Local arts agency shapes Waco into cultural hub

[From left to right] Fiona Bond, Amanda Dyer and Kennedy Sam are a part of the Creative Waco team. Creative Waco is a nonprofit organization with a mission to support the art community in Waco.

By Claire Van Zee | Reporter

For years, people have looked outside of Waco for their entertainment and arts experiences, but with the help of Creative Waco, the local arts agency, the city’s arts and culture scene is evolving into a hub of its own, and quickly becoming a place students might want to stay in after graduation.

Current executive director, Fiona Bond and a group of locals came together in 2015 when there wasn’t any infrastructure supporting the art scene in Waco.

“At that time, every arts organization was constrained by the lack of opportunity and advocacy,” Bond said.

In order to make a change, the group worked to officially establish the city as a cultural district by the Texas Commission on the Arts. According to the Texas Commission on the Arts, cultural districts help to harness the power of cultural resources to encourage economic development and community revitalization.

Officially making Waco a cultural district was important to the group because they knew it would open doors to new funding and elevate local artists’ abilities to get funding from outside the city, Bond said.

“It’s just what makes Waco seem like more of a grown-up city when it comes to arts and culture,” Bond said.

Now the agency focuses on strategy, funding and catalyst projects that help to grow Waco as a center known for its arts and culture.

Kennedy Sam, director of marketing and communications at Creative Waco, said everything they do falls under three pillars — public art, funding, advocacy and professional development.

“Since our projects are so dynamic, they don’t always just fit into one. They often intersect. The main thing is just to make sure that Waco has a well-rounded arts and cultural community,” Sam said.

Another part of supporting the artistic growth of the city is nurturing the local cultural identity. Sam believes Waco already has an identity of its own, and they’re not trying to change that.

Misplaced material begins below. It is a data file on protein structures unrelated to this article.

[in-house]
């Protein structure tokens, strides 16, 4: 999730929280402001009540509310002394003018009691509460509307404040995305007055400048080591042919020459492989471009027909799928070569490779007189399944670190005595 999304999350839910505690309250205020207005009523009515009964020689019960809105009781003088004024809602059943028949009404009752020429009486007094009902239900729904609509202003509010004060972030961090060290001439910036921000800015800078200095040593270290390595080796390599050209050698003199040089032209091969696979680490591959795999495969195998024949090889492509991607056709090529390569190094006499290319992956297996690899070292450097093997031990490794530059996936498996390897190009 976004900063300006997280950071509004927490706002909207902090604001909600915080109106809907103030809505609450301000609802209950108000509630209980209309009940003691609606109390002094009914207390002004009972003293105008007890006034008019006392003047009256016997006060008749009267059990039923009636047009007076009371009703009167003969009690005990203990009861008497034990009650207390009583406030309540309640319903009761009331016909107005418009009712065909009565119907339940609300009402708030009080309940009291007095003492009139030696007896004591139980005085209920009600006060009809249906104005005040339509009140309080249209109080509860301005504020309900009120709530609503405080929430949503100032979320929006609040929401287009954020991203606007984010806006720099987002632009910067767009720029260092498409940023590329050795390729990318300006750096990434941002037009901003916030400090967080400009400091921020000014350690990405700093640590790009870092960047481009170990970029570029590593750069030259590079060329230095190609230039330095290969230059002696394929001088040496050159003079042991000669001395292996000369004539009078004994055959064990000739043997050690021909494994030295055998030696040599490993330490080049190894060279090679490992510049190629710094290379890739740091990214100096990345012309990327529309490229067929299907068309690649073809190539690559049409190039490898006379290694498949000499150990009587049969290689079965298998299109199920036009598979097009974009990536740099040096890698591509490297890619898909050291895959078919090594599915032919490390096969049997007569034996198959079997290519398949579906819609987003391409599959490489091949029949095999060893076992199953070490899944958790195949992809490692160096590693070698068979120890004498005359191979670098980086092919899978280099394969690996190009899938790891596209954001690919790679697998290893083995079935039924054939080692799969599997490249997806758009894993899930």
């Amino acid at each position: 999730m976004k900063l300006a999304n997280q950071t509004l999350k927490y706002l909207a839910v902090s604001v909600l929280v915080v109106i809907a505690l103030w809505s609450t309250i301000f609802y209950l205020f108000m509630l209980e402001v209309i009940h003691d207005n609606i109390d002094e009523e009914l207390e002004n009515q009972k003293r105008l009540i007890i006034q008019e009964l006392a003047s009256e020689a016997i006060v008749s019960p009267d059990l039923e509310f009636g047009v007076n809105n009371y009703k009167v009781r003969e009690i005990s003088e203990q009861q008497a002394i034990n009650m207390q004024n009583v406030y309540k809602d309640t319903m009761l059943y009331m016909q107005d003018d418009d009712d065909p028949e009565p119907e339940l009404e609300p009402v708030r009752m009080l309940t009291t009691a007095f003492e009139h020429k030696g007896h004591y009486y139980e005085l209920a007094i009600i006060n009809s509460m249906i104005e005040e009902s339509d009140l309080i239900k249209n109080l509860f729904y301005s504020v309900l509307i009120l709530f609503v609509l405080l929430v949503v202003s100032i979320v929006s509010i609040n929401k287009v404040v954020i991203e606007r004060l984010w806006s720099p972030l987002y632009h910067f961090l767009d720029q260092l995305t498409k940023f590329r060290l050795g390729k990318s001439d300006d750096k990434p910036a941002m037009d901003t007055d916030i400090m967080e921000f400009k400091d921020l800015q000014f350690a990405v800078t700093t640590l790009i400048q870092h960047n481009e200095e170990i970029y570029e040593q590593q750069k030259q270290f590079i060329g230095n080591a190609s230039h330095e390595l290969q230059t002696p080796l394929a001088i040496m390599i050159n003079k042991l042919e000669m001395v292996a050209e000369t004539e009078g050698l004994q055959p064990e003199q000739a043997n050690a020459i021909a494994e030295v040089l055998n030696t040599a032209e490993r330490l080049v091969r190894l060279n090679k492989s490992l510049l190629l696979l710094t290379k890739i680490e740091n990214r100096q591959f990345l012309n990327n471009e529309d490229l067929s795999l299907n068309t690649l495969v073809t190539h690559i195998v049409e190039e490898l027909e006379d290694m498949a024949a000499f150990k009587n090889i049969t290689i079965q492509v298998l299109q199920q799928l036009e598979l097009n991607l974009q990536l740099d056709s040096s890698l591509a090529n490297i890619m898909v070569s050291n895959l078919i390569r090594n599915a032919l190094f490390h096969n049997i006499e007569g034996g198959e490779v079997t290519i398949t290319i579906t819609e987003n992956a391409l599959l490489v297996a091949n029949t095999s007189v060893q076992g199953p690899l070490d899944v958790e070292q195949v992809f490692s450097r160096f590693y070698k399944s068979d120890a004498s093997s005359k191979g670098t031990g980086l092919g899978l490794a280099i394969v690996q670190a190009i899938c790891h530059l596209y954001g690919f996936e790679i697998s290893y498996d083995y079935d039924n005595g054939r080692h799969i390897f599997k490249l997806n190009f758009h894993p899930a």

“The thing we don’t like is when people say Waco is going to be the new Austin,” Sam said. “We’re not trying to emulate a new Austin, Dallas or Fort Worth, we’re just trying to amplify the things that people are already doing to make Waco more Waco.”

Waco doesn’t need to copy someone else to be successful, Bond said.

“We don’t try to shoehorn ourselves into any particular shape. I think the city already has its own shape and its own peculiarities which are interesting enough without us having to impose any kind of identity on that,” Bond said.

Sam believes Waco is truly growing and diversifying in the arts.

“It’s just been so amazing to see how much Waco’s changed in the five years we’ve been established. Everything is very organic and really driven by locals wanting to bring cool things to Waco,” Sam said.

Creative Waco’s initiative also has its perks for Baylor students. Their hope is to make Waco the kind of place where people might want to stay after graduation.

They also hope to give new graduates a reason to stay by creating pathways for those with great ideas and creative assets that they could offer the community, Bond said.

“When you look at places you want to go, you think, ‘O.K., so what is the arts community like? What can I do on the weekend? What can I do after school or after work to relieve stress and have fun?” Sam said.

So if your city doesn’t have a notable arts and culture identity, it really is a struggle both to bring in new talent and to retain the current talent you have now, Sam said.

“I would really want students to realize that Waco is probably one of the richest places that they could dive into new arts experiences while they’re a student and experiment while it’s affordable,” Bond said.